The numbers are rather shocking: From October 2012 through June 2013, the U.S. Department of Defense received more than 3,500 military sexual assault reports, according to the Pentagon. That's nearly a 50 percent bump from the same timeframe during the previous year. This new information comes as the Senate will hear a panel Thursday and Friday about reducing the number of sexual assaults in the military.
The Pentagon report tallied sexual assaults by military members on civilians and vice-versa, and it did not include sexual harassment. Rape, sodomy, and other unwanted sexual contact constitutes sexual assault, according to the report. Surprisingly, about 10 percent of the reported cases occurred before the victim entered the military.
The Senate is also expected to vote this month on a new defense bill that will include changes to how the military justice system handles sexual assault cases. There are a few options on the table. Sen. Kirsten Gillibrand, D-N.Y., wants to take assault cases outside of the military chain of command, but the Pentagon is opposed to her proposal. Sen. Claire McCaskill, D-Mo., offers a measure that would limit commanders' ability to overturn jury verdicts and restrain their ability to order dishonorable discharges for military members found guilty of sexual assault. And Sen. Barbara Boxer, D-Calif., offers a measure that would excuse sexually assaulted military members from testifying at oft-daunting pretrial hearings.
The 50 percent jump is both a positive and negative statistic. On the one hand, it's good that military members seem to be speaking up more about abuse suffered at the hands of their colleagues, but it's disturbing that the increase is so drastic. The numbers beg the question: How many people in the past have kept quiet about sexual assault or have not been sufficiently helped by their commanding officers when they have come forward?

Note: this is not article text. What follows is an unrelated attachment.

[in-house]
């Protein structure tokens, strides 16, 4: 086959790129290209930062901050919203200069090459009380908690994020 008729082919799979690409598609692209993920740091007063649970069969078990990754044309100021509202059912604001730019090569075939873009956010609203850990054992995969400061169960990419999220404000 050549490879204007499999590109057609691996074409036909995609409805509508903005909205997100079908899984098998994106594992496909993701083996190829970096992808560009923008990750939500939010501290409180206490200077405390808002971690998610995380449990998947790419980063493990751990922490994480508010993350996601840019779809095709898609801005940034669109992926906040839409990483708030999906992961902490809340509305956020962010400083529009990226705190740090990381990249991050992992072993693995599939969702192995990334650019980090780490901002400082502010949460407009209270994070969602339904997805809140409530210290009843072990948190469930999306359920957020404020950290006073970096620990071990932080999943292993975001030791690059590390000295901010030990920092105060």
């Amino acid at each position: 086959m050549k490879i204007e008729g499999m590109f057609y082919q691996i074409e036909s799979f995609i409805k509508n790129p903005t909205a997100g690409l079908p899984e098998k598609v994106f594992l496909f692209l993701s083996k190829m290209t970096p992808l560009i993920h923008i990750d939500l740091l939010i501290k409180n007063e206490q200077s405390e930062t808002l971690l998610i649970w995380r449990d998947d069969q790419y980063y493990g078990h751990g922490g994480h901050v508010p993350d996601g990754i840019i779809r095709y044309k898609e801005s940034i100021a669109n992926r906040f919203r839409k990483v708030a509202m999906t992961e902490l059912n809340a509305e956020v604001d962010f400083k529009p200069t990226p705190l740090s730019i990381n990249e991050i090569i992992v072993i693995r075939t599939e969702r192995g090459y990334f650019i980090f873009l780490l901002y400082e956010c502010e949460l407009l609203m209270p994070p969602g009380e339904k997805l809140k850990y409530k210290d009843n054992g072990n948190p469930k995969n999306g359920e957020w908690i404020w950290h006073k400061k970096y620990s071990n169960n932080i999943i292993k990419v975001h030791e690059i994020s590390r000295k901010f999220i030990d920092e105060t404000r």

Despite the current uproar over sexual assault, that hasn't stopped the military from meeting its recruitment quotas. Women make up 15 percent of enlisted members, and the armed services makes sure to cater to them in advertising, as Bustle's reported:
In addition to specifically targeting women with advertisements on TV channels like E! Entertainment Television and Bravo, there’s an element of class that plays a role in some women’s decision to enlist. The generally unpredictable and bad economy makes the military an appealing option for those seeking opportunities in higher education and a stable career.
Numbers of sexual assault reports have skyrocketed in the past few years. And the majority — 53 percent — are actually men assaulted by other men in the military. In 2011, the survey found that about 26,000 men and women in the military were sexually assaulted, whereas 19,000 cases were reported in 2010.